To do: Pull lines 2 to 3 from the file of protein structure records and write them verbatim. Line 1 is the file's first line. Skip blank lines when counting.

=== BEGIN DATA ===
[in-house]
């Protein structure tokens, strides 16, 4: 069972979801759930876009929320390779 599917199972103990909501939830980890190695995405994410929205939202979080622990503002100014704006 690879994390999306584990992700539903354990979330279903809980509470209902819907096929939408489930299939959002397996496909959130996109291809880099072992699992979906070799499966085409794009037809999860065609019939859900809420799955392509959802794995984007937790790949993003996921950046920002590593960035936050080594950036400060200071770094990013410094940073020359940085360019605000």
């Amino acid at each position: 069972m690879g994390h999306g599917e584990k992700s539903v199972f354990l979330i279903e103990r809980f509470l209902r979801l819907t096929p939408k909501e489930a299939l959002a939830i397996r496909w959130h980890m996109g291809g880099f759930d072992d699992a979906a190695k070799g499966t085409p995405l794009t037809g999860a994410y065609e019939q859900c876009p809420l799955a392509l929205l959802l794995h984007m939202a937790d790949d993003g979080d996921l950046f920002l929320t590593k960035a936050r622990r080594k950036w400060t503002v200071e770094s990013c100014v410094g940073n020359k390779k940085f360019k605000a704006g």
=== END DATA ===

């Protein structure tokens, strides 16, 4: 069972979801759930876009929320390779 599917199972103990909501939830980890190695995405994410929205939202979080622990503002100014704006 690879994390999306584990992700539903354990979330279903809980509470209902819907096929939408489930299939959002397996496909959130996109291809880099072992699992979906070799499966085409794009037809999860065609019939859900809420799955392509959802794995984007937790790949993003996921950046920002590593960035936050080594950036400060200071770094990013410094940073020359940085360019605000």
């Amino acid at each position: 069972m690879g994390h999306g599917e584990k992700s539903v199972f354990l979330i279903e103990r809980f509470l209902r979801l819907t096929p939408k909501e489930a299939l959002a939830i397996r496909w959130h980890m996109g291809g880099f759930d072992d699992a979906a190695k070799g499966t085409p995405l794009t037809g999860a994410y065609e019939q859900c876009p809420l799955a392509l929205l959802l794995h984007m939202a937790d790949d993003g979080d996921l950046f920002l929320t590593k960035a936050r622990r080594k950036w400060t503002v200071e770094s990013c100014v410094g940073n020359k390779k940085f360019k605000a704006g």